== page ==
Broken beauty.

Vigilant Things

above: broom straw and chili to keep the thieves away

Via my stats, I came across a post entitled “Is There an Aesthetics of Broken Things?” written by Tom Leddy, author of The Extraordinary in the Ordinary: The Aesthetics of Everyday Life .

Years ago, I became fixated with the idea of Daily Aesthetics .  Beauty comes everyday not just on special occasions and thus was happy to find out about Leddy.  But, thanks to Leddy, I was even happier to discover David Doris and his book Vigilant Things: On Thieves, Yoruba Anti-Aesthetics, and the Strange Fates of Ordinary Objects in Nigeria.

Doris use to play in a band called Raunch Hands but gave up playing when he discovered African Art.   Mesmerized by aale, objects made of found materials that act as talismans to protect one’s property, Doris even learned the Yoruba language of Nigeria just to study this phenomena in depth.

David Doris

David Doris, Rocker turned African art expert

vigilant things

In Vigilant Things, David T. Doris argues that aale are keys to understanding how images function in Yoruba social and cultural life. The humble, often degraded objects that comprise aale reveal as eloquently as any canonical artwork the channels of power that underlie the surfaces of the visible. Aale are warnings, intended to trigger the work of conscience. Aale objects symbolically threaten suffering as the consequence of transgression–the suffering of disease, loss, barrenness, paralysis, accident, madness, fruitless labor, or death–and as such are often the useless residues of things that were once positively valued: empty snail shells, shards of pottery, fragments of rusted iron, and the like. If these objects share “suffering” and “uselessness” as constitutive elements, it is because they already have been made to suffer and become useless. Aale offer thieves, regarded as “useless” people, an opportunity to recognize themselves in advance of their actions, to see what they will become.

I want this book!

More Yoruba Culture related info:

yoruba talisman vest

YORUBA VEST 1, Nigeria (this vest is so exciting!)

another yoruba vesttalisman foto + amulets, talismans, symbols on pinterest + irini gonou, “talismans”

yoruba art

In this “divination container,” notice the emphasis placed on the head, which, in Yoruba culture, contains an individual’s life force. Courtesy High Museum of Art

Yoruba Egungun Costume

Yoruba Egungun Costume  (This reminds me in a way of  Sarah Rahbar’s FLAGS)

African Yoruba beaded dance ceremony cape + West African Gbo “fetish priest” in batakari jacket adorned with “gris-gris” amulets/talismans, in Hoodoo + Talismanic Shirt + West African Hunter’s Shirt with amulets, Mali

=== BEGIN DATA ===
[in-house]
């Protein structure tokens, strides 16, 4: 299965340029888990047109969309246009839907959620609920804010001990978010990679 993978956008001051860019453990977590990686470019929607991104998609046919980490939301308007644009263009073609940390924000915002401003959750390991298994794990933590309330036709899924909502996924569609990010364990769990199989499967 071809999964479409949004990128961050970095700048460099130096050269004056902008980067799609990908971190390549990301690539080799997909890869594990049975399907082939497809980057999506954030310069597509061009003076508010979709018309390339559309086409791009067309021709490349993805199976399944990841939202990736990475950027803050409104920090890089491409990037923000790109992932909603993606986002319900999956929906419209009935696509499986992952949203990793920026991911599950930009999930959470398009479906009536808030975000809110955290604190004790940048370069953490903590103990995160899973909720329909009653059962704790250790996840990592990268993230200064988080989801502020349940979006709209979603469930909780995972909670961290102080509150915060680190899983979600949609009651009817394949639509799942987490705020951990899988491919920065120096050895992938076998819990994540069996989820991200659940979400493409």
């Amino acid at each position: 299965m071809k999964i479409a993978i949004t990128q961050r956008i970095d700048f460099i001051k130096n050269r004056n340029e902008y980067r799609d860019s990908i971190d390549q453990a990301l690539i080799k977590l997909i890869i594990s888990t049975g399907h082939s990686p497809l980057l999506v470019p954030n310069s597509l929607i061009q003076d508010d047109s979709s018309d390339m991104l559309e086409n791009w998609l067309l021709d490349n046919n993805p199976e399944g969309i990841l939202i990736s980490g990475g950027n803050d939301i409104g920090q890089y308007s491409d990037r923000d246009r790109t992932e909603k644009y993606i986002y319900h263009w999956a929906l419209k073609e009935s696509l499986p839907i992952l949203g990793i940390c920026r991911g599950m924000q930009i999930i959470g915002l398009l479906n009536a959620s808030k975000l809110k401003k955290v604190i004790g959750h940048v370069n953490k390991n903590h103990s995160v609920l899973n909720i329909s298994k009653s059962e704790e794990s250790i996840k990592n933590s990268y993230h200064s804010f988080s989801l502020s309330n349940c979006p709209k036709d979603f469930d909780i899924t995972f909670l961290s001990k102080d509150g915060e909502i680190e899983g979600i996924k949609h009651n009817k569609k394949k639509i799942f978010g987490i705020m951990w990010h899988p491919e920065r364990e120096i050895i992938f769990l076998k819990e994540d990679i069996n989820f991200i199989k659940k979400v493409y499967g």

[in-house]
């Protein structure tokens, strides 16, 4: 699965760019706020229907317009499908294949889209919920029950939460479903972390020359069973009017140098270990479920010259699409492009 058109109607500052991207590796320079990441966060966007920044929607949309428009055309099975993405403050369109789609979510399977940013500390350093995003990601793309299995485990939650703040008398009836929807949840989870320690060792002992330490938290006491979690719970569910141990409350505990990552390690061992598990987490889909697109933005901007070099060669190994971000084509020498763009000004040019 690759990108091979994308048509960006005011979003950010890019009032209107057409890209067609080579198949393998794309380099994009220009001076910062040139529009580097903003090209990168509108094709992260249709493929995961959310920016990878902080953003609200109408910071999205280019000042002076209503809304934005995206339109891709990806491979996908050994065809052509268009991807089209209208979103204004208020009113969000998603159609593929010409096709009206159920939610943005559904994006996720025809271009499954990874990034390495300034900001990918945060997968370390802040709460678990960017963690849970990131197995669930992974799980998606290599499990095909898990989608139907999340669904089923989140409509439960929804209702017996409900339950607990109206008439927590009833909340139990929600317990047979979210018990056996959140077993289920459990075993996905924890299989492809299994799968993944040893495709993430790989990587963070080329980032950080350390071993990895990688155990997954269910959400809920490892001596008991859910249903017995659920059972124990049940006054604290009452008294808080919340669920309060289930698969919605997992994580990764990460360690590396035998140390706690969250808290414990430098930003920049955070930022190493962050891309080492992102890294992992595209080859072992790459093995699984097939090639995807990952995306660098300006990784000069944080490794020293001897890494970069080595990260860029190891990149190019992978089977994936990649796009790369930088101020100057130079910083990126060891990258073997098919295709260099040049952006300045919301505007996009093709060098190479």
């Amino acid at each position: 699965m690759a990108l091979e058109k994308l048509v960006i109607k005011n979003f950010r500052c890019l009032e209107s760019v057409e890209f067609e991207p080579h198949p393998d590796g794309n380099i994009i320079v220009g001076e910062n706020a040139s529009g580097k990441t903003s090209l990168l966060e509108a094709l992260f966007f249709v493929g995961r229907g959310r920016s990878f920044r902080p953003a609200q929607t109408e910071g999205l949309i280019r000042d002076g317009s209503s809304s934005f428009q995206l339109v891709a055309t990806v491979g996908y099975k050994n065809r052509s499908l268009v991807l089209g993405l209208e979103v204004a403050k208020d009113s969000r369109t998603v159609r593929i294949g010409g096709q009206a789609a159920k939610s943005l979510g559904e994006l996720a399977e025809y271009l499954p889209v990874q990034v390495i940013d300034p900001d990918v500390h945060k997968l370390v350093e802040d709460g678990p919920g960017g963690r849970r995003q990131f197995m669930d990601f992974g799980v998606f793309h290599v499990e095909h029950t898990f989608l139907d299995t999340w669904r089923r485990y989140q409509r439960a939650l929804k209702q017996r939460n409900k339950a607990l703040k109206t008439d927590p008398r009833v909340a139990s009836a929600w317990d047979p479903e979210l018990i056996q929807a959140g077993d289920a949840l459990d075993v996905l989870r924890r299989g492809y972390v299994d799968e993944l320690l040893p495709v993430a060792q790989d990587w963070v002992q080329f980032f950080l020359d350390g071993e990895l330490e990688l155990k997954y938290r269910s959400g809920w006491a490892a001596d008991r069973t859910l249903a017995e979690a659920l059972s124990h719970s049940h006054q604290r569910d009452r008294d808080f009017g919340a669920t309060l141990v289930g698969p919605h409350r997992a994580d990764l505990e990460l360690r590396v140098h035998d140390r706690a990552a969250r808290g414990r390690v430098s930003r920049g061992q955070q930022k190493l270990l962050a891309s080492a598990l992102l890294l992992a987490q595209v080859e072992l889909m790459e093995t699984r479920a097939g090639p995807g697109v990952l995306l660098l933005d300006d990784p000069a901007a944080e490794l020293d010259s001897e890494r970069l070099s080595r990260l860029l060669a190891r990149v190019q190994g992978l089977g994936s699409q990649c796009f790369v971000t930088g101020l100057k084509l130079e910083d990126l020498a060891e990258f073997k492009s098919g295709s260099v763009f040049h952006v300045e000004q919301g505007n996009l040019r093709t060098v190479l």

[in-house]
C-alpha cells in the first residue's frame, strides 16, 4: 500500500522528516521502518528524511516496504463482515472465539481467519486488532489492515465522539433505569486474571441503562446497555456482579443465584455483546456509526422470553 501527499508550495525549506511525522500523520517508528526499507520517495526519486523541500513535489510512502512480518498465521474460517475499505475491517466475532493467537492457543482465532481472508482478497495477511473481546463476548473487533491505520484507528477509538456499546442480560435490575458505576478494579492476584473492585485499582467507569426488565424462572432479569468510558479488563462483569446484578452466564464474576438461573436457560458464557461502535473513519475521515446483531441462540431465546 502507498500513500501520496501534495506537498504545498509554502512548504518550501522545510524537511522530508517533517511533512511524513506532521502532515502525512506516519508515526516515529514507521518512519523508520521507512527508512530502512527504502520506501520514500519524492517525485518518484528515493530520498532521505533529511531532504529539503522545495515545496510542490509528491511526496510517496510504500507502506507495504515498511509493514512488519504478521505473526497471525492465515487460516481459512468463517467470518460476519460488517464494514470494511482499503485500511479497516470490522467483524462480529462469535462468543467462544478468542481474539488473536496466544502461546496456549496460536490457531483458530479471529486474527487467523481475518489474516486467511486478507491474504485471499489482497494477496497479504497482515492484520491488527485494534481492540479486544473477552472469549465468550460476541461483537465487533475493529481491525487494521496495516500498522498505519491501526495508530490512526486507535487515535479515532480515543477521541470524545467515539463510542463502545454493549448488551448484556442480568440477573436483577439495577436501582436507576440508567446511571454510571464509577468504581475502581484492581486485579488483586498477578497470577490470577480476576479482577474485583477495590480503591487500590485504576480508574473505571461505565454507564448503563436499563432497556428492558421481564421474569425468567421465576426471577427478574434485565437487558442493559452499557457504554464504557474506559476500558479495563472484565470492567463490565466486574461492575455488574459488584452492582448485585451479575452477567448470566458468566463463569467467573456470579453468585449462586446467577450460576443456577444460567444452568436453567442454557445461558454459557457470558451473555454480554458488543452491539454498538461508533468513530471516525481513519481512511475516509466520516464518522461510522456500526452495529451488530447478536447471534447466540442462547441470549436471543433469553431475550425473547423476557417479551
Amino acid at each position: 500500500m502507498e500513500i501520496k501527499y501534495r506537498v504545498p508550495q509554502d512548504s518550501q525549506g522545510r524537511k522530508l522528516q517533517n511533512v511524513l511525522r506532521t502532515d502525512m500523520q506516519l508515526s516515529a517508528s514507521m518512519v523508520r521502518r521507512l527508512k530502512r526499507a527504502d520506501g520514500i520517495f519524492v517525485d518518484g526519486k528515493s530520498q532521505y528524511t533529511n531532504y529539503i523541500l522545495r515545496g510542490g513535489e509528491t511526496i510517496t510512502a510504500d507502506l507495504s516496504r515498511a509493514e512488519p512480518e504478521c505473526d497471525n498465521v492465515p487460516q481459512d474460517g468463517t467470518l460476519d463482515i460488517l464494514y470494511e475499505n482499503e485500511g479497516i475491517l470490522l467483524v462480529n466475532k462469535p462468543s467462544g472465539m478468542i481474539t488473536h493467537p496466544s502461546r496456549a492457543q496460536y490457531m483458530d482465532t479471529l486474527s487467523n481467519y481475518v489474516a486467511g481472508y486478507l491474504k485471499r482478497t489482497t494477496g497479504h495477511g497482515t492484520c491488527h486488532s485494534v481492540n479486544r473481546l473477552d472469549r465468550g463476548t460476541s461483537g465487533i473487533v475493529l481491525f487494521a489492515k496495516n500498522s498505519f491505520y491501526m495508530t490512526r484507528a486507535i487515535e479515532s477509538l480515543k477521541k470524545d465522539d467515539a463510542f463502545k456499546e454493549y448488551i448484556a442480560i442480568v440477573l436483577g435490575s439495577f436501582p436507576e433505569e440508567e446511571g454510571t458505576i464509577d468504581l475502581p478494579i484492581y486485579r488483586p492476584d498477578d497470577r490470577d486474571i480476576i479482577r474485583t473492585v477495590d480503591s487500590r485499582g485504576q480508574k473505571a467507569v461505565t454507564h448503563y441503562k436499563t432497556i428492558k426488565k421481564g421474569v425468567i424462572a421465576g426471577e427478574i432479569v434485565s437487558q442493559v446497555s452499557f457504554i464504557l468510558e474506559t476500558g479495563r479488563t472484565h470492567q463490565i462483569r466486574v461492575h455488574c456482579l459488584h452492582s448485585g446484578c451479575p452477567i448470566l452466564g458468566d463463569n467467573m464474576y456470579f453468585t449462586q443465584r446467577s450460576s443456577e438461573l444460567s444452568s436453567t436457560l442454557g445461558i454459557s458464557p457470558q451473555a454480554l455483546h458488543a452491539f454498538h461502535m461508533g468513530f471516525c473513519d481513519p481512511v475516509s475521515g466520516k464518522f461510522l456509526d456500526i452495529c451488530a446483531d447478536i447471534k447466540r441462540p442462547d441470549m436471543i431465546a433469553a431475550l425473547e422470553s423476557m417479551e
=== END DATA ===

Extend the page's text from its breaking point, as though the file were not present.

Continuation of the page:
yoruba pouch

Ifa Pouch

Diviner’s Bag (apo Ifa) + Yoruba Ifa Beaded Bag + YORUBA DIVINER’S BAG 18, NIGERIA + YORUBA DIVINER’S BAG 17, NIGERIA + YORUBA DIVINER’S BAG 27, NIGERIA + Yoruba Beaded Leather Diviner’s Bag + Some Old Bags! +

tribal chair

tribal chair (more great fotos here)

yoruba beaded chair + and yet another beaded chair +

drawingp.s.   Anthropology and Aesthetics reference to aale + pdf on African studies, scroll down to page 138 to read more about Doris and aale

About Art for Housewives

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8 Responses to Broken beauty.

  1. jo Quirk says:

    There is so much to take in and be intoxicated by in this article Cynthia. And I didn’t know I wanted the book also until you pointed it out! I love to have my thinking tipped on its head.

    • Can’t wait to order and RECEIVE this book. If you read it,let me know what you think about it..I love the idea of making the world magical! At first I thought the 21st cake foto on your blog was made of ceramics….a glazed clay cake would be fun, no?

  2. jo Quirk says:

    Cake was fun to eat and make with 7 bars of dark chocolate and now I am pleased to say I have the memory and photo. I have seen a lot of student ceramic cup cakes this year and they will persist in the universe for a long time so I’m not with you on a glazed cake unless it was a container! On mending-check this out for magic Legend has it in my family that some great grandmother or someone sewed her spouses finger back on with a darning needle after dabbing both ends in soot and wrapping it in cobwebs. Apparently the black line remained forever.

  3. What can I say–never underestimate the power of needle and thread?
    Didn’t know about the ceramic cupcake craze–just googled it. But they do look dELiCiOuS! The cake on your blog was so beautiful it would have been wonderful to have it around forever!

  4. Pingback: Irini Gonou and magical writing. | art for housewives

  5. ounoginiri says:

    very interesting the aale concept!
    thank you cynthia!

  6. Pingback: Rocket Man | the photogenic lifestyle of cynthia korzekwa

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